What Is Cancer?
Cancer is a group of more than 100 different diseases. Cancer occurs when, for unknown reasons, cells become abnormal and divide without control or order. All parts of the body are made up of cells that normally divide to produce more cells only when the body needs them. When cancer occurs, cells keep dividing even when new cells are not needed.
The change from normal to cancerous cells requires several separate, different gene alterations. Eventually, altered genes and uncontrolled growth may produce a tumor that can be benign (not cancer) or malignant (cancer).
Malignant tumors can invade, damage and destroy nearby tissues and spread to other parts of the body. A benign tumor won't spread to other parts of the body, but local tissue may be damaged and the growth may need to be removed.
There are several types of breast cancer. The most common is ductal carcinoma, which begins in the lining of the milk ducts of the breast. Another type, lobular carcinoma, begins in the lobules where breast milk is produced. If malignant tumor invades nearby tissue, it is known as infiltrating or invasive cancer.
How Does Cancer Spread?
A malignant tumor can invade surrounding tissue and destroy it. Cancer cells also can break away from a malignant tumor and enter the bloodstream or lymphatic system. This is how cancer spreads within the body.
When breast cancer spreads outside the breast, cancer cells often are found in the lymph nodes under the arm. Cancer cells may spread beyond the breast such as to other lymph nodes, the bones, liver or lungs Although it is not common, some patients whose underarm lymph nodes are clear of breast cancer may still have cancer cells which have spread to other parts of the body.
Cancer that spreads to other parts of the body is the same disease and has the same name as the original cancer. When breast cancer spreads, it is called metastatic breast cancer even though it is found in another part of the body. For example, breast cancer that has spread to the bones is called metastatic breast cancer, not bone cancer.
What Causes Breast Cancer?
Medical researchers are learning about what happens inside cells that may cause cancer. They have identified changes in certain genes within breast cells that can be linked to a higher risk for breast cancer. Breast cells contain a variety of genes that normally work cooperatively with a woman's natural hormones, diet, and environment to keep her breasts healthy. Certain genes routinely keep breast cells from dividing and growing out of control and forming tumors. When these genes become altered, changes occur and a cell no longer can grow correctly.
Genetic changes may be inherited from a parent or grandparent may accumulate throughout a person's lifetime. Breast cancer usually begins in a single cell that changes from normal to malignant over a period of time.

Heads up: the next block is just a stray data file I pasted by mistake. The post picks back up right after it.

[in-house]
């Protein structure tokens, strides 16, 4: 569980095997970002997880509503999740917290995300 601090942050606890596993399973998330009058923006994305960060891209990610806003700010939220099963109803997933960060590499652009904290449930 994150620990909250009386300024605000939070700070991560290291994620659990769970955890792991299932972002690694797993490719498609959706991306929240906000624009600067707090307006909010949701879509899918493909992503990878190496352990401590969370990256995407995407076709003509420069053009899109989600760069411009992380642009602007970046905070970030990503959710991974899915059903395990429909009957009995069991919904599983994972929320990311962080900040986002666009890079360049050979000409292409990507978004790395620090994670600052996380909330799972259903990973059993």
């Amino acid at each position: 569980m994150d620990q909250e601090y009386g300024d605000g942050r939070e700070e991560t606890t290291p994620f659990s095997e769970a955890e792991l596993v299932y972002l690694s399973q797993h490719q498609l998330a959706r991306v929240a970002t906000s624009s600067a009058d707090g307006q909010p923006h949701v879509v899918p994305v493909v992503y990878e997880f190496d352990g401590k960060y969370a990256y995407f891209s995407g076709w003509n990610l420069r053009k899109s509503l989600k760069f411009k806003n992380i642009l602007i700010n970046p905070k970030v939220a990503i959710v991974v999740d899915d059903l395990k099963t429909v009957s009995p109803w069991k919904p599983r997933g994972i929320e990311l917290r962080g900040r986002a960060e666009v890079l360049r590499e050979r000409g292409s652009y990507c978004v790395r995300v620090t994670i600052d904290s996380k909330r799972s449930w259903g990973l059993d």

Presently, no one can predict exactly when cancer will occur or how it will progress. When breast cancer is diagnosed – even if detected at the earliest stage – it is not yet possible to predict which cancer cells will be treated successfully and which will continue to grow and spread quickly to other parts of the body.
The only way to find out for sure if a breast lump or abnormal tissue is cancer is by having a biopsy. The suspicious tissue that is removed by a surgeon or radiologist during a biopsy is examined under a microscope by a pathologist who makes the diagnosis. If your biopsy result is positive, it means that the tumor or tissue from the suspicious area contains cancer and you will need treatment.
Are All Breast Cancers Alike?
Breast cancer is a complex disease. All cases are not the same. Once breast cancer has been found, more tests will be done to find out the specific pattern of your disease. This important step is called staging. Knowing the exact stage of your disease will help your doctor plan your treatment. You doctor will want to know:
- The size of the tumor and exactly where it is in your breast
- If the cancer has spread within your breast
- If cancer is present in your lymph nodes under your arm
- If cancer is present in other parts of your body
The material in the above section is taken in its entirety from the National Cancer Institute Booklet (No. 95-1556) entitled, "What you need to know about Breast Cancer."
Basic Facts About Breast Health:
UCSF Health medical specialists have reviewed this information. It is for educational purposes only and is not intended to replace the advice of your doctor or other health care provider. We encourage you to discuss any questions or concerns you may have with your provider.
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